Sleep
you must come now,
for my body aches
for my faith tumbles
my reason leaks through the drains
Sleep, will you show me a new day?
 
 
pic
 
 
Goirick Brahmachari lives in New Delhi, India. He hails from Silchar, Assam. His poems have appeared in various Indian and international magazines.

 
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Miriam C Jacobs Reviews All the Babble of the Souk.

Poet Robin Ouzman Hislop’s first full-length collection, All the Babble of the Souk, is appropriately titled. With a remarkably consistent ear for the market’s noise, for “[t]he broken lights of the bazaar/spangled] with glistening promise/in the eyes of the dusky beggar …” (Laminations in Lacquer ) Hislop’s poems, many of them cinematic-style montages of sounds and images, show us the metaphoric souk of the world, on the beach or in the street, its glitter, its sadness, its ragtag glory:
 
“pets, flower pots framed captive in a moment
outside the house of the painter, a robot
in chains with an alms bowl” (“Departures”)
 
These impressions are not confined to the scenic. Individuals, too, flash like rich arcades:
 
“there is not time enough to love
before the tram whisks her away
a creature of the costume of the moment
in a parade of parts.” (“In the fish-eye window”)
 
So marked is Hislop’s interest in the external world, readers may long for a glimpse of the speaker. It comes rarely. There are one or two musings on the phenomenon and surprise of feeling oneself age, the odd disjointing of it, but otherwise these poems proclaim their perhaps unique impersonality. In “Laminations in Lacquer” we sight what is, perhaps, the poet, but in third person, one who rises, observes, and then folds in at last with the “throng”:
 
“Below the rift of its eye
the sealed beak that will open
gleams on the lee …
in a room that roams without corners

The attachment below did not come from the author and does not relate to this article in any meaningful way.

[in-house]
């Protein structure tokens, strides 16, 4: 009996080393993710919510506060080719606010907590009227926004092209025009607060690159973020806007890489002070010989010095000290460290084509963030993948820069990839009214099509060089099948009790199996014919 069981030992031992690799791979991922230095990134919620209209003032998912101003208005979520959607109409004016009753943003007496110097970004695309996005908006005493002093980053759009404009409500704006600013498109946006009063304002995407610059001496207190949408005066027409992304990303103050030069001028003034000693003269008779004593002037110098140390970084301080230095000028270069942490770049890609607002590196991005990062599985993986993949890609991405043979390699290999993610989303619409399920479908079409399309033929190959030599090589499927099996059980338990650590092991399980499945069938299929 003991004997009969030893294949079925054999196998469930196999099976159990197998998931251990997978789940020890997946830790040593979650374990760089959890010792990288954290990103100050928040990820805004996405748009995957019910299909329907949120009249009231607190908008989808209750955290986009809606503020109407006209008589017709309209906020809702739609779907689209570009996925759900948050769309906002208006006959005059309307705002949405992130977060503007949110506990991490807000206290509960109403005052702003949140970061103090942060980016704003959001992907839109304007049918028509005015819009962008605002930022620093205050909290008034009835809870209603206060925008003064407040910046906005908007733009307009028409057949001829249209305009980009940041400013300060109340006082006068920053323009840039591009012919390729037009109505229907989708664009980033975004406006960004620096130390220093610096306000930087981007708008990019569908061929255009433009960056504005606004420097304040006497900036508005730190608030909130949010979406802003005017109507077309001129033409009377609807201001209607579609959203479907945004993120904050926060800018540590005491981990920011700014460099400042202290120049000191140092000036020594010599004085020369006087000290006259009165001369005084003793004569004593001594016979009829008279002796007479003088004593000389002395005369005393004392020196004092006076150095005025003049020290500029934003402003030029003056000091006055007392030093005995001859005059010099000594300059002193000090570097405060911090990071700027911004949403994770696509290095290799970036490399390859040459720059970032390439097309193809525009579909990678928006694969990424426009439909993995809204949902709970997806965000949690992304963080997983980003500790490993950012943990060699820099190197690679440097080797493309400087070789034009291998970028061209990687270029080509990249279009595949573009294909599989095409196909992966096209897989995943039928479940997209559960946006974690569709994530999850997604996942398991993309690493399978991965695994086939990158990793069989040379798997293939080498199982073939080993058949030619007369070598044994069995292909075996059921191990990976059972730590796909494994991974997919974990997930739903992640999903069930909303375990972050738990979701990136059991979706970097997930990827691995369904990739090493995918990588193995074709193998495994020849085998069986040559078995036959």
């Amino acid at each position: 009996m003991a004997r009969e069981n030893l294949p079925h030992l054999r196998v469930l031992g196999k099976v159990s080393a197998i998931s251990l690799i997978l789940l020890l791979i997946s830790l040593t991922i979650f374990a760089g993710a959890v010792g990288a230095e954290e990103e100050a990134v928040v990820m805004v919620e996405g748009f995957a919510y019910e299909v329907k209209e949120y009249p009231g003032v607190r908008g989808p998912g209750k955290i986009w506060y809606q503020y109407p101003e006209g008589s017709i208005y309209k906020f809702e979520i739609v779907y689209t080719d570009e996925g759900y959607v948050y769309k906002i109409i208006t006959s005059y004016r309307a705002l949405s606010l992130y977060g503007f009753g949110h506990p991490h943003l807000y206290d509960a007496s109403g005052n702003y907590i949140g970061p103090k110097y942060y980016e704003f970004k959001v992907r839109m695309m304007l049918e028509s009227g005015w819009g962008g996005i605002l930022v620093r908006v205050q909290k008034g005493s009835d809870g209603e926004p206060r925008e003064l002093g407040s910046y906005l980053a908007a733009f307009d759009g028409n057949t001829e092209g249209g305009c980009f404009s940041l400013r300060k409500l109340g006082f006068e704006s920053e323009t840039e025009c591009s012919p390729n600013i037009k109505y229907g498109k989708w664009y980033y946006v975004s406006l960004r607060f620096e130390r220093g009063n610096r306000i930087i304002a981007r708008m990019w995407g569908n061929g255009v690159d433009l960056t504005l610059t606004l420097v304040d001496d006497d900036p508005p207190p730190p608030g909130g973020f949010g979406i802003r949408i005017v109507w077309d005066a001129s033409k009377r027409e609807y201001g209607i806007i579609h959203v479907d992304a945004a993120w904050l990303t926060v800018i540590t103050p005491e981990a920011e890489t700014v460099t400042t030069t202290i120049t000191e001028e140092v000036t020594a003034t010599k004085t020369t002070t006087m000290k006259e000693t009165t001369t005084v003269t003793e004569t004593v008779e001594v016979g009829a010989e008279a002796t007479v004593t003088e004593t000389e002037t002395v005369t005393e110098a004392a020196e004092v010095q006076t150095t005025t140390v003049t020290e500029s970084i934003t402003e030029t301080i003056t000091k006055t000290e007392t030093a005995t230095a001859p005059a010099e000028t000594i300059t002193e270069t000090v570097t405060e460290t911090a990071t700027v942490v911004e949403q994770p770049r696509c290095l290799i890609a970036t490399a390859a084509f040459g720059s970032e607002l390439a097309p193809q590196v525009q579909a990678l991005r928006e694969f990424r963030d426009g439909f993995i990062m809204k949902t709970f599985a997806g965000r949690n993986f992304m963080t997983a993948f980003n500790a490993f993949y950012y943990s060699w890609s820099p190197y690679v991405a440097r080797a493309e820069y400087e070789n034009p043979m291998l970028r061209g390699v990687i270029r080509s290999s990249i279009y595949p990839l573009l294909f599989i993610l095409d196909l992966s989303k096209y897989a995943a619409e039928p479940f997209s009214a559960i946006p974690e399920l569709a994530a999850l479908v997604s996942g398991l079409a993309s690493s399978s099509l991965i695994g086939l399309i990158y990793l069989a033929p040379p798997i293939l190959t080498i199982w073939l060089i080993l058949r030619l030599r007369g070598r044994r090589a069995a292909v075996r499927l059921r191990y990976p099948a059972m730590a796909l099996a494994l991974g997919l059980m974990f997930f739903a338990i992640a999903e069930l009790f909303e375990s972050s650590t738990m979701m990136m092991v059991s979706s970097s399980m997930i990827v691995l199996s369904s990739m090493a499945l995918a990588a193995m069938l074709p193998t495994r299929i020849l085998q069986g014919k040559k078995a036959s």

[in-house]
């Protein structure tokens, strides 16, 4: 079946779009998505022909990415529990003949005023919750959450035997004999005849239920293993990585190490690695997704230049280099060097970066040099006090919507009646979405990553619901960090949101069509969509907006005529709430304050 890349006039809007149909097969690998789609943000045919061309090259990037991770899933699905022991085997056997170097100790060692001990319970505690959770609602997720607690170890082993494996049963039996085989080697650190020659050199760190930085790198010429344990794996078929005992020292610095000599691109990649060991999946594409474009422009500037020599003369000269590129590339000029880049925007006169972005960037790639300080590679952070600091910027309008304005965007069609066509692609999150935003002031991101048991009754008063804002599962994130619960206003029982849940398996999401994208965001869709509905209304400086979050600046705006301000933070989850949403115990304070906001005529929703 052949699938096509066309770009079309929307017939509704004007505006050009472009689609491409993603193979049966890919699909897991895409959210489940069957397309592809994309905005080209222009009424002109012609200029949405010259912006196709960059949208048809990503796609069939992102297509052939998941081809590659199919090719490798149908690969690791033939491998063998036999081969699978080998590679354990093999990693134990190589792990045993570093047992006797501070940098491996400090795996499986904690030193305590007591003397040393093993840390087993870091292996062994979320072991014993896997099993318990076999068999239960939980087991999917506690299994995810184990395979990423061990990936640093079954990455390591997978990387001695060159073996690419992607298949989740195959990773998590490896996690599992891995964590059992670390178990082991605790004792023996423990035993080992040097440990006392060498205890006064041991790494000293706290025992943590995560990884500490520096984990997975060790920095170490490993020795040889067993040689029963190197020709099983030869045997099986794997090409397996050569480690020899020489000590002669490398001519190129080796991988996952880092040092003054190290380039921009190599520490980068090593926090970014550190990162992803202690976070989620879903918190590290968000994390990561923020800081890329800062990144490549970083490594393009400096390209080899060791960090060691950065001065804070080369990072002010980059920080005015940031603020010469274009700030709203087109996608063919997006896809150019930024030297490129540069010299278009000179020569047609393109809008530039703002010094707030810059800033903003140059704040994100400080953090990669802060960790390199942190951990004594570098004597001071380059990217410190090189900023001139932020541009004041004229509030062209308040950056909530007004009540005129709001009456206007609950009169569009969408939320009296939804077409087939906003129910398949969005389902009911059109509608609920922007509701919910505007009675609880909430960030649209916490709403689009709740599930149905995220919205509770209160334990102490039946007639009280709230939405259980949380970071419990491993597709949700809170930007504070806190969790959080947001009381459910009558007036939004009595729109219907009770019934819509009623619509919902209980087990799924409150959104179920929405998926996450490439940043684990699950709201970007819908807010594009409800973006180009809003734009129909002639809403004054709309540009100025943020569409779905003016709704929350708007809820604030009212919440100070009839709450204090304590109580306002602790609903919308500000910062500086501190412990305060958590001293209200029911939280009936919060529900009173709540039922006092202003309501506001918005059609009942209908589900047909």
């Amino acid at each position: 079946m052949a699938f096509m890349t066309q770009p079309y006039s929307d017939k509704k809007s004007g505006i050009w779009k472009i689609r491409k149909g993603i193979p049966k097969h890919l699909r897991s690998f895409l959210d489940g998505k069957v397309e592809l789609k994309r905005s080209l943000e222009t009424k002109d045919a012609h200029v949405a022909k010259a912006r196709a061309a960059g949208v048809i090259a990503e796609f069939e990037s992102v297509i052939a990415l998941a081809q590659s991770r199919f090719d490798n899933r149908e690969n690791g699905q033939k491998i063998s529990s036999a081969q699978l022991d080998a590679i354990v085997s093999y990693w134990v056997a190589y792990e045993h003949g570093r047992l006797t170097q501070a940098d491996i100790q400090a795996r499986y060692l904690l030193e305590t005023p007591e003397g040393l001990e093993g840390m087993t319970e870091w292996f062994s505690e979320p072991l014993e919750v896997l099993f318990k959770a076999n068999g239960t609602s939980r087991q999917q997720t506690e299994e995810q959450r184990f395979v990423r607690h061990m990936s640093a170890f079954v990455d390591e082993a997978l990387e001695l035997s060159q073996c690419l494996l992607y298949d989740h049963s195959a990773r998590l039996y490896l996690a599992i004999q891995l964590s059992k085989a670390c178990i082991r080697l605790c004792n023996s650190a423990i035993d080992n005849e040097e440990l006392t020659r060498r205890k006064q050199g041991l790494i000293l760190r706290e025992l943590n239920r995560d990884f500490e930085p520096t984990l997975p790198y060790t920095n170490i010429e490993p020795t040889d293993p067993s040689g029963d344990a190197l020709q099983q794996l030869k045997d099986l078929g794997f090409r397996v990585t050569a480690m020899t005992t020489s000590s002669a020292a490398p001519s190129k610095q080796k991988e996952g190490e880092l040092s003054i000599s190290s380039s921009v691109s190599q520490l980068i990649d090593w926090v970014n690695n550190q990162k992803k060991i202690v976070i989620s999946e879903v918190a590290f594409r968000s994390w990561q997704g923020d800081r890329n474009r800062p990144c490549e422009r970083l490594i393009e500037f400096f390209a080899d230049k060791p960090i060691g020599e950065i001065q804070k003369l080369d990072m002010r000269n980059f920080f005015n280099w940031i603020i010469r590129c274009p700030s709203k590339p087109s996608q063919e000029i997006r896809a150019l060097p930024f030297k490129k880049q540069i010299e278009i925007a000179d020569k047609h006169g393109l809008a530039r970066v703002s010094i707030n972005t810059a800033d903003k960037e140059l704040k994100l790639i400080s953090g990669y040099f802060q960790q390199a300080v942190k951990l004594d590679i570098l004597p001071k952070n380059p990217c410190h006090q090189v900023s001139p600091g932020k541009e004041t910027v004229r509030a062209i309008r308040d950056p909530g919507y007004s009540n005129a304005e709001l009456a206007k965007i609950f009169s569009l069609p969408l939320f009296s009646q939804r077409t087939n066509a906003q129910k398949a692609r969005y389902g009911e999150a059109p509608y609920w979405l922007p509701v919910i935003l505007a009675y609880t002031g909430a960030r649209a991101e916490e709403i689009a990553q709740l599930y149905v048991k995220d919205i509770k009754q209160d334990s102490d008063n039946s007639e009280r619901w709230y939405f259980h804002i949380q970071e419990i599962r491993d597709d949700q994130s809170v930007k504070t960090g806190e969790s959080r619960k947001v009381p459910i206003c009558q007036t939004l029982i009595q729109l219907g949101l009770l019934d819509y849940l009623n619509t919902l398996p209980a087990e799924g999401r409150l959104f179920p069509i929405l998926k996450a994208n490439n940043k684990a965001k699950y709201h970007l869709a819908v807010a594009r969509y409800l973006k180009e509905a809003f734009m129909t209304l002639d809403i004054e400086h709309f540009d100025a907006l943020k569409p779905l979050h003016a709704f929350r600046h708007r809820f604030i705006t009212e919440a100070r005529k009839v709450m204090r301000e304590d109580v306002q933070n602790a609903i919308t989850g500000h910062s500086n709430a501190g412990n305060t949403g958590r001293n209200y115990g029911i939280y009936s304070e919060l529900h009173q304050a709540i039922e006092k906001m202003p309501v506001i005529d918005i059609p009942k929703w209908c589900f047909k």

he must rise with a chalice of blood for lips of shades
where the vertigo edge of the flower distills the dish
together with the quantities of immeasurable throng
on watery groves billowing with ivy bowers
sprung over hidden lairs of concealed hoards.
Night begins and the dogs draw nigh
scavenging for scraps
yapping at the walker’s naked ankles
in the dust of unknown alleys.”
 
Among other reoccurring themes – shadows, mirrors, the moon – is Hislop’s interest in physics. In a variety of contexts he reflects on time and infinity, the imagination-daunting galaxies, quantum theory and space:
 
“Man cannot live on myth alone
he shall earn his soil somehow, between
the Big Bang, the Big Slam ….”
 
One admirable quality in this work is that souk places us firmly in the precariousness of the current moment in history. These poems are exactly right for the age, and who we are now, those of us born 1945-1960, with our particular view of past and present, our grasp of the sciences and technologies that have overtaken the known world in our lifetimes.
 
“The world is a patchwork quilt,” Hislop concludes in “Lucky hat day,”
‘stitched up to the hilt its seams/which we quarter in our dreams
on which our edifice is built …”

 
 
Jacobs recent head